Little Women, that indispensable chronicle of growing up female in post-Civil War New England, has most often materialized on screen (and onstage) as the romance of a free-spirited young writer torn between the boy next door and a man of the world. Closer reading of Louisa May Alcott’s novel revealed to me a deeper theme: that even those we love will, in all innocence, wound and abandon us until we learn that their destinies are not ours to control. So I shaped a libretto in which Jo’s love for her sisters regained the power it wielded in the original novel; and imagined a finale in which Jo at last accepts that even sincerest love and strongest will cannot stave off change and loss.
Jo’s journey called to mind the Buddhist suggestion that a lesson unlearned will present itself over and over again, in slightly different guise, until at last the pilgrim makes progress and grasps the point. It suggested to me a score in which, amid a riot of inflection and colour, one could clearly hear Jo’s music of stubbornness and resistance tangling with and at last yielding to an ardent but unstoppable music of change. In fact, I wanted two scores: a character music which made the emotional journeys of the characters everywhere clear and traceable, in bold relief against a narrative music as distinct as I could make it from the thematic foreground.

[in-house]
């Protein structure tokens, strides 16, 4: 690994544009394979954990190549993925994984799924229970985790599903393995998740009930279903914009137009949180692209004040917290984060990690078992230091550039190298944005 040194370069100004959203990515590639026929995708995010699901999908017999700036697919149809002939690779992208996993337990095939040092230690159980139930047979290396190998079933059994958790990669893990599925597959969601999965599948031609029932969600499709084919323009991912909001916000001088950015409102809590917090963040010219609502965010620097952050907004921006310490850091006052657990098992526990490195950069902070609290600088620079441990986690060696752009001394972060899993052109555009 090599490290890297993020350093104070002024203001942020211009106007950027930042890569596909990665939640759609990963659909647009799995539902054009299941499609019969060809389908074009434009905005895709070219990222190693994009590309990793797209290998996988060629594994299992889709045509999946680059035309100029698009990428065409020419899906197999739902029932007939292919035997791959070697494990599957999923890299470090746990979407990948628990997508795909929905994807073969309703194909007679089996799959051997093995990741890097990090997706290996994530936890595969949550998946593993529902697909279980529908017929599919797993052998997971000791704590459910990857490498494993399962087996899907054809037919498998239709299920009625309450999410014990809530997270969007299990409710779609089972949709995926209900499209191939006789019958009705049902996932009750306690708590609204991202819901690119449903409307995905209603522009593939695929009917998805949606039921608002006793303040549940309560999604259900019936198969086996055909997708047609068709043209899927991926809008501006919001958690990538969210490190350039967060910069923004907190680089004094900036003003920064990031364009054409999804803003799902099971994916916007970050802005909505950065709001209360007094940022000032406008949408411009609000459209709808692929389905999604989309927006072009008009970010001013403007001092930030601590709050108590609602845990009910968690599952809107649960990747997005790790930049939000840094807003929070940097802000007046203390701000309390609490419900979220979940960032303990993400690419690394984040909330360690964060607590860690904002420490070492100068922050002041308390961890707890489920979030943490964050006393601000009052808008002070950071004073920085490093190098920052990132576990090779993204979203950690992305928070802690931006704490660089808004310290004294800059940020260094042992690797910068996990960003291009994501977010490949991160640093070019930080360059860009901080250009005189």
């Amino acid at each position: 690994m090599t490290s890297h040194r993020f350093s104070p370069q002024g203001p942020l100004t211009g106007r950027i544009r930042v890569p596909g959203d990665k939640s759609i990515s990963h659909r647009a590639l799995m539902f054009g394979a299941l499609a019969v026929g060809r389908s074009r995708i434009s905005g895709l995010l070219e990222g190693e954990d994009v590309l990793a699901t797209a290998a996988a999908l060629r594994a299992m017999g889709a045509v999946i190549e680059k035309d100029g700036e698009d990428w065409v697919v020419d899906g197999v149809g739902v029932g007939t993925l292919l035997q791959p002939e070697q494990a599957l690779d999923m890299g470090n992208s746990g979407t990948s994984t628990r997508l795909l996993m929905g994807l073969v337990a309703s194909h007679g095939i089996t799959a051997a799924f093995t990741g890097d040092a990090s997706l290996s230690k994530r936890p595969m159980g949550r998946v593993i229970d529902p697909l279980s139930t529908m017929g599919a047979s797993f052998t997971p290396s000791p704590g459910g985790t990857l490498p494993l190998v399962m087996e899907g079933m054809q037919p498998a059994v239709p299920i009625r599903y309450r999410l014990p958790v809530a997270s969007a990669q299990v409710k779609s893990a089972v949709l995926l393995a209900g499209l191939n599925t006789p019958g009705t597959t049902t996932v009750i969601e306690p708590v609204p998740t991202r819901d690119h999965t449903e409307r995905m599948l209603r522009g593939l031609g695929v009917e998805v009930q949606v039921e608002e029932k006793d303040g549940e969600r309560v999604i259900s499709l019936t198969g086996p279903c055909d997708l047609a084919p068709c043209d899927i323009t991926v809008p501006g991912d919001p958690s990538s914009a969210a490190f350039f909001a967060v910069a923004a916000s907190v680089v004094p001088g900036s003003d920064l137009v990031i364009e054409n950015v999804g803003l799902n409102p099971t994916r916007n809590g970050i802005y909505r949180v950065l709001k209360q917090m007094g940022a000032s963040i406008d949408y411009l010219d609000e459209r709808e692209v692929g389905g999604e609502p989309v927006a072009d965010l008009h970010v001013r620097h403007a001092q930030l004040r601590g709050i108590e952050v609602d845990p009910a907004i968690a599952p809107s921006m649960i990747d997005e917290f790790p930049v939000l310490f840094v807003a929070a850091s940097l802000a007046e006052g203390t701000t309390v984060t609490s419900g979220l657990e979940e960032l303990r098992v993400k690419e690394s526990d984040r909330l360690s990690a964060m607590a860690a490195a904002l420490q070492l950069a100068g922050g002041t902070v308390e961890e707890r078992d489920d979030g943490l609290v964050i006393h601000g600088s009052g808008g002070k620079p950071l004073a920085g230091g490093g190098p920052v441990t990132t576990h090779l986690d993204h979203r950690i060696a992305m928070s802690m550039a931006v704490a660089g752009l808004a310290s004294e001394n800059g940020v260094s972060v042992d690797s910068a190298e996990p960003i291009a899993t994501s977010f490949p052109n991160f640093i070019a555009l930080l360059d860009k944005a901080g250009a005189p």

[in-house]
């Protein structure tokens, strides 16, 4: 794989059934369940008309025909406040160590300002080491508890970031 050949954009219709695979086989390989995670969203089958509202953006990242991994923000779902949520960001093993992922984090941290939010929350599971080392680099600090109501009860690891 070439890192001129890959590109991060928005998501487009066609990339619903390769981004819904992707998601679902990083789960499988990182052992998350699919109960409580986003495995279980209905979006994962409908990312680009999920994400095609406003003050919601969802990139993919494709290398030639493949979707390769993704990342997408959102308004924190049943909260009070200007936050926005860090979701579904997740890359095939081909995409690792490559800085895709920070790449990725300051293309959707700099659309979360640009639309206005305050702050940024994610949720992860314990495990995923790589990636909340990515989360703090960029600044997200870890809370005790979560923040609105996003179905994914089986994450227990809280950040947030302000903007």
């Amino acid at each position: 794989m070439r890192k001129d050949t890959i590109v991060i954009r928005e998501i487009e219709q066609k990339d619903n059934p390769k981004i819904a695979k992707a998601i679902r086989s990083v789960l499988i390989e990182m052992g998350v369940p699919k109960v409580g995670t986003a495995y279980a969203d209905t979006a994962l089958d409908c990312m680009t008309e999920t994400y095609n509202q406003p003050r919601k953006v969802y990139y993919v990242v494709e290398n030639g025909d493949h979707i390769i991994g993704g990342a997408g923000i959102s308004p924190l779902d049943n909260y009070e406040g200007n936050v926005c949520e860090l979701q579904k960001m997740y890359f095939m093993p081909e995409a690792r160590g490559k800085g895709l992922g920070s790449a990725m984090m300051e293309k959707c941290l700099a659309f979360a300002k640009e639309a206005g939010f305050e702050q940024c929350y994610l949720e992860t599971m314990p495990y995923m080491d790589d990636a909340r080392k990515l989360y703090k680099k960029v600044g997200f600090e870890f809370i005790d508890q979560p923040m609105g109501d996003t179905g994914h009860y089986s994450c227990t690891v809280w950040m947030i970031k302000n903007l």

So, Jo’s resistance theme and Meg’s and Laurie’s change theme, among others, are written in a free lyric language of triad and key. But those moments driven by language and story, rather than music and psychology, take a kind of dodecaphonic recitativo secco—crisp and terse, made from the twelve tones of the horn melody in the Prologue, designed to distinguish the flavor of the non-thematic dialogue. That melody also gave Jo the makings of her exuberant scherzando sections in her Act One scena, “Perfect As We Are.” This long solo, which portrays Jo’s divided feelings by disrupting her longlined F-major cantilena with careening dodecaphonic comedy, best exemplifies what I dreamed for this piece: a music in which even the most unlike materials could fuse into a single music if the ear is sensitive and the design is sound.
I am surprised, and humbled, by the critical and popular embrace Little Women has enjoyed in the twelve years of its life. The list of those who have been generous to this work is endless; but for the truths of love and courage I have tried to reflect in this piece, I would like to thank above all my parents, Julie and the late Romeo Adamo, to whom Little Women is lovingly dedicated.
The attic of the March house: Slanting light of a dark afternoon